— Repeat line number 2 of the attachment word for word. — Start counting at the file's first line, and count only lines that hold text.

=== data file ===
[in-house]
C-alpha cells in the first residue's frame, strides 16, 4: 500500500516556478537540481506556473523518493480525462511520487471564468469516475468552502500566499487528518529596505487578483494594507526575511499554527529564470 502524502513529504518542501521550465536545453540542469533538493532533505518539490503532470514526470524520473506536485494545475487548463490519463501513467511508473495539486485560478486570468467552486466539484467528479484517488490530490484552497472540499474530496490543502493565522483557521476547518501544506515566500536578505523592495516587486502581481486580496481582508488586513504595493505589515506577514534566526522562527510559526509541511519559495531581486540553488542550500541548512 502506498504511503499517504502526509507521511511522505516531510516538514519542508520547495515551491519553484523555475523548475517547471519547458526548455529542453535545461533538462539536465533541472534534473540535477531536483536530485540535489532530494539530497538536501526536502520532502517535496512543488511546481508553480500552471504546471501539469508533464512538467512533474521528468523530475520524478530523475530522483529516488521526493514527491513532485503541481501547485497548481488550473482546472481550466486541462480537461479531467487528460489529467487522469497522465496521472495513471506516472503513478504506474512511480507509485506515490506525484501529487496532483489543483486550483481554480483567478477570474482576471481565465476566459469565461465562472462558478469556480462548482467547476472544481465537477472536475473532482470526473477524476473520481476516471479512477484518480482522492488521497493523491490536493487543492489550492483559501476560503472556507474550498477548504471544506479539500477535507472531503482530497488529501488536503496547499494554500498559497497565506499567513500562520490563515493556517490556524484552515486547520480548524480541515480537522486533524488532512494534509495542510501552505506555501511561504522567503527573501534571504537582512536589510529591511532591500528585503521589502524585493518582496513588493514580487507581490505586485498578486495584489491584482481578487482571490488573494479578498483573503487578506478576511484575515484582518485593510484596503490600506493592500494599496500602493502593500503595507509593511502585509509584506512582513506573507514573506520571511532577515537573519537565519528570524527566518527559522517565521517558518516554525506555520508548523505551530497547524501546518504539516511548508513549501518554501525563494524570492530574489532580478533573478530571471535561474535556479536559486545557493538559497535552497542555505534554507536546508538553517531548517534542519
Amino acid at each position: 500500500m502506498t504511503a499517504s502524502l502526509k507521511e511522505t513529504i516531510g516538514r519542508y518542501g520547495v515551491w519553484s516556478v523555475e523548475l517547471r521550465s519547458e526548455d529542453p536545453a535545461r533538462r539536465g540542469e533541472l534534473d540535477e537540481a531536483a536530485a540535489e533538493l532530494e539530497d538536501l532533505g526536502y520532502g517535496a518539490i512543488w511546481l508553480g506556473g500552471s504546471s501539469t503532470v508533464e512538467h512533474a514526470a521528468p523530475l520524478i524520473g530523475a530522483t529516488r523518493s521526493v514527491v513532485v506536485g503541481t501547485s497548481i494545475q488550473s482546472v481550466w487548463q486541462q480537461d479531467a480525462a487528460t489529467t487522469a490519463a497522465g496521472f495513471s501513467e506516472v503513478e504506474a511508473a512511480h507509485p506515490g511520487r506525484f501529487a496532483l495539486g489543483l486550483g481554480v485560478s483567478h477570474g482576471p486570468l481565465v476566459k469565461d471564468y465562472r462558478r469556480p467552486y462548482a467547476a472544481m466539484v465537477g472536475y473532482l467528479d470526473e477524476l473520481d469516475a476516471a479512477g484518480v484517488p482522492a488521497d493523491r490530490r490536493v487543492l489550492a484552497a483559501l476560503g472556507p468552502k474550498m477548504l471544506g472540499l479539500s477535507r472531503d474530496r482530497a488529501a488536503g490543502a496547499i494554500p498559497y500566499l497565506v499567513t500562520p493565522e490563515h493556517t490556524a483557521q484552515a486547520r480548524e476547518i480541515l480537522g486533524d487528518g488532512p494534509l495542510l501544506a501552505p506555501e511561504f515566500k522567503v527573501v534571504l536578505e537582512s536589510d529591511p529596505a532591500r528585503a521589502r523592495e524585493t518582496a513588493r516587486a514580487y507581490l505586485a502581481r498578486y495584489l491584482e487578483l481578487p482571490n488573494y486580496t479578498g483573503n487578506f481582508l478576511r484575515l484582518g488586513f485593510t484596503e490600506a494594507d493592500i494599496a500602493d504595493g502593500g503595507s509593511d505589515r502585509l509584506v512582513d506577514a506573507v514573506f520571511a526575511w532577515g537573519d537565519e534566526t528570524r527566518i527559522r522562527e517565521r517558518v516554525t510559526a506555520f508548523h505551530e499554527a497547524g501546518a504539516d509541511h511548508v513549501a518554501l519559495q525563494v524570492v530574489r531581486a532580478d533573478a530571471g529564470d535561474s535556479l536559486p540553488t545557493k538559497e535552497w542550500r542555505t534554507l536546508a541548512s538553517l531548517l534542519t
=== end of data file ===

C-alpha cells in the first residue's frame, strides 16, 4: 500500500516556478537540481506556473523518493480525462511520487471564468469516475468552502500566499487528518529596505487578483494594507526575511499554527529564470 502524502513529504518542501521550465536545453540542469533538493532533505518539490503532470514526470524520473506536485494545475487548463490519463501513467511508473495539486485560478486570468467552486466539484467528479484517488490530490484552497472540499474530496490543502493565522483557521476547518501544506515566500536578505523592495516587486502581481486580496481582508488586513504595493505589515506577514534566526522562527510559526509541511519559495531581486540553488542550500541548512 502506498504511503499517504502526509507521511511522505516531510516538514519542508520547495515551491519553484523555475523548475517547471519547458526548455529542453535545461533538462539536465533541472534534473540535477531536483536530485540535489532530494539530497538536501526536502520532502517535496512543488511546481508553480500552471504546471501539469508533464512538467512533474521528468523530475520524478530523475530522483529516488521526493514527491513532485503541481501547485497548481488550473482546472481550466486541462480537461479531467487528460489529467487522469497522465496521472495513471506516472503513478504506474512511480507509485506515490506525484501529487496532483489543483486550483481554480483567478477570474482576471481565465476566459469565461465562472462558478469556480462548482467547476472544481465537477472536475473532482470526473477524476473520481476516471479512477484518480482522492488521497493523491490536493487543492489550492483559501476560503472556507474550498477548504471544506479539500477535507472531503482530497488529501488536503496547499494554500498559497497565506499567513500562520490563515493556517490556524484552515486547520480548524480541515480537522486533524488532512494534509495542510501552505506555501511561504522567503527573501534571504537582512536589510529591511532591500528585503521589502524585493518582496513588493514580487507581490505586485498578486495584489491584482481578487482571490488573494479578498483573503487578506478576511484575515484582518485593510484596503490600506493592500494599496500602493502593500503595507509593511502585509509584506512582513506573507514573506520571511532577515537573519537565519528570524527566518527559522517565521517558518516554525506555520508548523505551530497547524501546518504539516511548508513549501518554501525563494524570492530574489532580478533573478530571471535561474535556479536559486545557493538559497535552497542555505534554507536546508538553517531548517534542519